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5 Lesser-Known Terpenes

 Reading Time: 4 min 34 sec

Right now, the cannabis industry is undergoing a terpene revolution

You may have heard about common terpenes like myrcene, pinene, and limonene. These aromatic oils are the chemicals that give cannabis its distinct scents and flavors. Therefore, every time you experience mind-blowing aromas or mouth-watering flavors, it's thanks to those terps.

However, terpenes aren’t just about taste and smell. Terpenes also play a significant role in the therapeutic effects of cannabis, especially in conjunction with cannabinoids. With so much untapped potential, terpenes are the talk of the town among cannabis researchers and enthusiasts alike.

Continue reading below to find out what terpenes do, and learn about five terpenes you've probably never heard of.

Why Have Terpenes Become So Popular Lately?

Besides the importance of taste and smell, terpenes also change the way cannabis feels.

One strain might make you couch-locked, while another will have you moving like you've had five cups of coffee. How can this be possible if technically all cannabis strains have the same compounds?

That's where the entourage effect comes in. The entourage effect says that all cannabinoids, terpenes, and flavonoids work together to create different effects.

Terpenes play a massive role in the entourage effect because each one has unique medicinal properties. Scientists also found out that each terpene ratio also impacts the overall high—usually called the terpene profile.

Each strain has a unique terpene profile, giving the strain its particular aroma, taste, and high.



Terpinolene is actually quite common in most cannabis strains, but it's only present in microscopic amounts.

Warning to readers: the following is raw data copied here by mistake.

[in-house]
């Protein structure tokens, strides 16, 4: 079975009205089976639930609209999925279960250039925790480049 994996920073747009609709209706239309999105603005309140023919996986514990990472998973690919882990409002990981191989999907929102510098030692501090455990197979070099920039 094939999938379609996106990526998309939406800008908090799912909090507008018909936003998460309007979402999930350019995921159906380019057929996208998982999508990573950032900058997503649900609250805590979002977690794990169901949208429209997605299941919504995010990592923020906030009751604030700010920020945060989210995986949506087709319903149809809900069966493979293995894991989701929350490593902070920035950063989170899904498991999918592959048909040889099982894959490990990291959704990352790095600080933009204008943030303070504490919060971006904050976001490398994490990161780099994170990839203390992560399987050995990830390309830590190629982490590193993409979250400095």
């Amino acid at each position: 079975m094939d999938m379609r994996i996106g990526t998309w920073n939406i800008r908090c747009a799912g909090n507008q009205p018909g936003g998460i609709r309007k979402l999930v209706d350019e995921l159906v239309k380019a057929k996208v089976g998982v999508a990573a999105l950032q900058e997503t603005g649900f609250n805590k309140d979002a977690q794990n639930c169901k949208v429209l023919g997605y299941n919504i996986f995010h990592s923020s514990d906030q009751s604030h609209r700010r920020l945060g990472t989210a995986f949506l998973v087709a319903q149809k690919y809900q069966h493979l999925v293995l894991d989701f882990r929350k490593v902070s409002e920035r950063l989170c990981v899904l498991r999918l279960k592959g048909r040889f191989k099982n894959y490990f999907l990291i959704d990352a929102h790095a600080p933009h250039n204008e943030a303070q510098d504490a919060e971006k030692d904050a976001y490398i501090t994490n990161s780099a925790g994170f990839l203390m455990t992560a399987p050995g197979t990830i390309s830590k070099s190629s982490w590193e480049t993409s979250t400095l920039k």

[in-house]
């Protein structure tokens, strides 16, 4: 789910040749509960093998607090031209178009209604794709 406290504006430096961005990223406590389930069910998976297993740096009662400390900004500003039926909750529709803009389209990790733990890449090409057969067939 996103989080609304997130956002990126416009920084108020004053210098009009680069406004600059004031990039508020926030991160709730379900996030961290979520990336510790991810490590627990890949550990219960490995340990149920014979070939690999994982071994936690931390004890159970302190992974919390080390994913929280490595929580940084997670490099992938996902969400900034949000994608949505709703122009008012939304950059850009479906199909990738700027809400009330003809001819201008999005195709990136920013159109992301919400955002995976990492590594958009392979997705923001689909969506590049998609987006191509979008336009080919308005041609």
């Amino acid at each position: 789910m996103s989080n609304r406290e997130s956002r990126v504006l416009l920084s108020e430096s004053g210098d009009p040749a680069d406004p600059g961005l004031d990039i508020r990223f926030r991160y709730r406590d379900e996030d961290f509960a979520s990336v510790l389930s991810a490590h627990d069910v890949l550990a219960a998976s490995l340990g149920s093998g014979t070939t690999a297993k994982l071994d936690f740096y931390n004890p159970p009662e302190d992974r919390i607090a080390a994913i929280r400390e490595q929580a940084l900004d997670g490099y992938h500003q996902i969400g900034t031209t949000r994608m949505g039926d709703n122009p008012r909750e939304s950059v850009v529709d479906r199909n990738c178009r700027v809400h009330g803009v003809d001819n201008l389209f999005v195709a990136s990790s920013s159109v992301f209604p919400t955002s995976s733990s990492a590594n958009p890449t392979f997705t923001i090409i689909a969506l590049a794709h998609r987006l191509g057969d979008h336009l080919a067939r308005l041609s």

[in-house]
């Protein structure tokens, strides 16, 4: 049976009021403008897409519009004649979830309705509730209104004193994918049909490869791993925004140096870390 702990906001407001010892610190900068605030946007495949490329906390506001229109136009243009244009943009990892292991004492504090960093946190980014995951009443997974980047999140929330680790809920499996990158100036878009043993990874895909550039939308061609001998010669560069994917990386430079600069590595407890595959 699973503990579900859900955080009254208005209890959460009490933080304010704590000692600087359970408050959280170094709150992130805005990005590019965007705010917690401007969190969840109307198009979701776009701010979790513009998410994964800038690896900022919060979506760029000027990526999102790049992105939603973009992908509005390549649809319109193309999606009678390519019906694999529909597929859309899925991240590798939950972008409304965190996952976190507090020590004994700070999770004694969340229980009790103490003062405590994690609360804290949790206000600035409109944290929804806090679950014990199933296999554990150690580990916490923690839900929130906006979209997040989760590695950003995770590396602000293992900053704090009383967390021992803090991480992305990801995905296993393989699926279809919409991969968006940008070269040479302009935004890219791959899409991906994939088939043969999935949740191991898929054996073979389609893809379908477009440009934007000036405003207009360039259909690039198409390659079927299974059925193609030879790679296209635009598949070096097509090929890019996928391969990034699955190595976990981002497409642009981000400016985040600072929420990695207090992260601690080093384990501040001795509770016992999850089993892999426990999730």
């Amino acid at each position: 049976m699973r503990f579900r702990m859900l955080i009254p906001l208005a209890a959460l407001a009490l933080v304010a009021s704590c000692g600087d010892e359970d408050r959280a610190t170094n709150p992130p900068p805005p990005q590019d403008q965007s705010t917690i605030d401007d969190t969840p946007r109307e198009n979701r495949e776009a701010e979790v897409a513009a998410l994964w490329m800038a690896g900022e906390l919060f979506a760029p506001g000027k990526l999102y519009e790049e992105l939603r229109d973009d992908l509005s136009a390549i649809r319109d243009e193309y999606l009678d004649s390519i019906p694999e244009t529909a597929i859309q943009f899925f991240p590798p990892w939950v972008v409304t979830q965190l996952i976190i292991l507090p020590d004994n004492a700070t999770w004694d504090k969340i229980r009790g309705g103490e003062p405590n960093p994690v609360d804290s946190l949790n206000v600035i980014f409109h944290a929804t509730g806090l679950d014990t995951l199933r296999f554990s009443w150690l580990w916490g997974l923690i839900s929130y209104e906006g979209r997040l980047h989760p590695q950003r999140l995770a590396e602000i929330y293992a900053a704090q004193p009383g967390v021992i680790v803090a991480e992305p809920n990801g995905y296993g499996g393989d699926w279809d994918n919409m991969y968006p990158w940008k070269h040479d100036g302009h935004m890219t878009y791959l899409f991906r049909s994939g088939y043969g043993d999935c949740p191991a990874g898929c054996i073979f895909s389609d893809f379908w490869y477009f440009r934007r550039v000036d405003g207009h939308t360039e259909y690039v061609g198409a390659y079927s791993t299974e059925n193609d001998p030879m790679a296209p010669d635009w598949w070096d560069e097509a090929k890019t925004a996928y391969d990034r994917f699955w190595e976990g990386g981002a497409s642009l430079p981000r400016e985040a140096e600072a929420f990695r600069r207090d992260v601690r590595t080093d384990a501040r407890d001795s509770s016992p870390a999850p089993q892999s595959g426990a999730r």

Some terpenes have one distinct smell, but not terpinolene. Terpinolene is a jack-of-all-trades when it comes to aromas.

Terpinolene smells lightly citrusy, floral, herbaceous, and even a little piney. Those are its distinct aromas, but terpinolene smells fresh and slightly sweet when taken all together.

In nature, terpinolene exists in tree bark, pine oil, tea tree oil (melaleuca), cumin, and apples. Terpinolene is also used in many lotions, perfumes, soaps, and even as a food additive.

Terpinolene has many therapeutic properties as well. Researchers think terpinolene has sedative effects as well as anticancer, antioxidant, and anti-inflammatory properties.

High terpinolene strains include Jack Herer, Dutch Pineapple, Ghost Train Haze, and XJ-13.


Humulene is a terpene that's usually among the main cast of terpenes in any given cannabis strain. It also is among the terpenes found in higher concentrations, although it rarely dominates the other common terpenes.

Humulene gets its name from Humulus lupulus, the plant that produces hops—which gives beer its distinct taste.

However, that doesn't make humulene smell or taste like beer, but it's strongly herbaceous. If you take a deep breath of humulene, you'll recognize spices, mint, pine, and maybe even a bouquet.

Besides beer, hops was a folk medicine used in Egypt and Europe to treat many ailments. Researchers in the past few decades have found that hops possess potent anti-inflammatory properties.

Strains that pack a lot of this terpene include Headband, Death Star, and Candyland.